Space Age versus Old Age: We Compare Two Lever Actions
The contrast between old and new is no more apparent than with the newly released Mossberg Model 464 ZMB 30-30 Win. and
For some shooters, Hollywood seems to have become a prime factor in choosing the style and type of firearm finding favor on the range and in the field. This truism seems to be particularly prevalent when dealing with lever-action rifles. In the old days, Westerns ruled the movie screens and a true-blue cowboy had three good companions – “my rifle, my pony and me” – as sung by Dean Martin in the classic western Rio Bravo.
One of those good companions for quite a few cowboys and hunters of that time period was the Winchester Model 1895. The Model 1895 was the first Winchester rifle to feature a box magazine located underneath the action instead of the tubular magazine design, allowing for the use of military and hunting cartridges with pointed bullets, and was the last lever-action rifle to be designed by legendary gunsmith and inventor John M. Browning. For our test, we were able to obtain a vintage Model 1985 in 30-40 Krag that dates back to the early 1900s, when it sold for a mere $25. The specific firearm we used in the test had spent countless hours in a rifle scabbard on horseback or on the side of a truck bouncing through the South Texas brush near Laredo and has accounted for more jack rabbits, coyotes and whitetail deer than can easily be counted.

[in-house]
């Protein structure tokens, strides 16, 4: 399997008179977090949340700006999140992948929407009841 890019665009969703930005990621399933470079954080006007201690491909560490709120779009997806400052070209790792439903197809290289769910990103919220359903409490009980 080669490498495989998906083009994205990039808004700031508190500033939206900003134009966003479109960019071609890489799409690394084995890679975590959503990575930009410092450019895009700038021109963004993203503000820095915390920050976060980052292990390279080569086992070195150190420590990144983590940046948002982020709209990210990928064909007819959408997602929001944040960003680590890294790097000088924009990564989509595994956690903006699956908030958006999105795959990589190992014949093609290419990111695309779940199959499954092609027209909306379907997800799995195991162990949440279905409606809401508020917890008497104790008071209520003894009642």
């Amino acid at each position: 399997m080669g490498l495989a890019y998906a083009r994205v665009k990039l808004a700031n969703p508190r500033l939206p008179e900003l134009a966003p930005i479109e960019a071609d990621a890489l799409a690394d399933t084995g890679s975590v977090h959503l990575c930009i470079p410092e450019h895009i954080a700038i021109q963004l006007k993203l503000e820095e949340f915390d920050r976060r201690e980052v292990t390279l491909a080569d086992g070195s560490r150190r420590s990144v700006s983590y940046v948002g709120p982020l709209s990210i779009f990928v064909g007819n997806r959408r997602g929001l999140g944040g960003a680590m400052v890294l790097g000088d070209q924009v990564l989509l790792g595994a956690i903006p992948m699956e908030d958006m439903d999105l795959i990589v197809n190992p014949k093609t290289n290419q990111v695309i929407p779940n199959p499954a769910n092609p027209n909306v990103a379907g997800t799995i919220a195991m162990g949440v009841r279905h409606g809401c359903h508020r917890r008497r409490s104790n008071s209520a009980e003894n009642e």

On the more modern side of the Hollywood depiction of a lever-action shooter is the recently introduced Mossberg Model 464 ZMB 30-30 Win., offering a variety of high-tech features to handle the highly promoted zombie apocalypse. Short and quick with the ability to add all kinds of optics and lights for effective firepower to stop the undead — if they ever make their appearance — or varmints and deer-sized big game, the Mossberg has upgraded the lever-action rifle to a space-age weapon.
Although the calibers are identical — the 30-40 Krag is also known as the 30 U.S. — the Krag provides a little more punch with a larger bullet than the 30-30 Win. Both cartridges are considered prime brush guns for handling small game up to animals the size of a whitetail deer at ranges of 100 yards or less.
It should be noted that while quite a few rifle cartridges are hard to find with the ongoing high ammo demand, the 30-30 rounds are generally easier to obtain than the veteran 30-40 Krag. We were able to obtain three varieties of 30-30 (including the specially marketed Hornady Zombie Max designed for use on the undead) and two brands of 30-40 Krag for our tests. Here’s our report: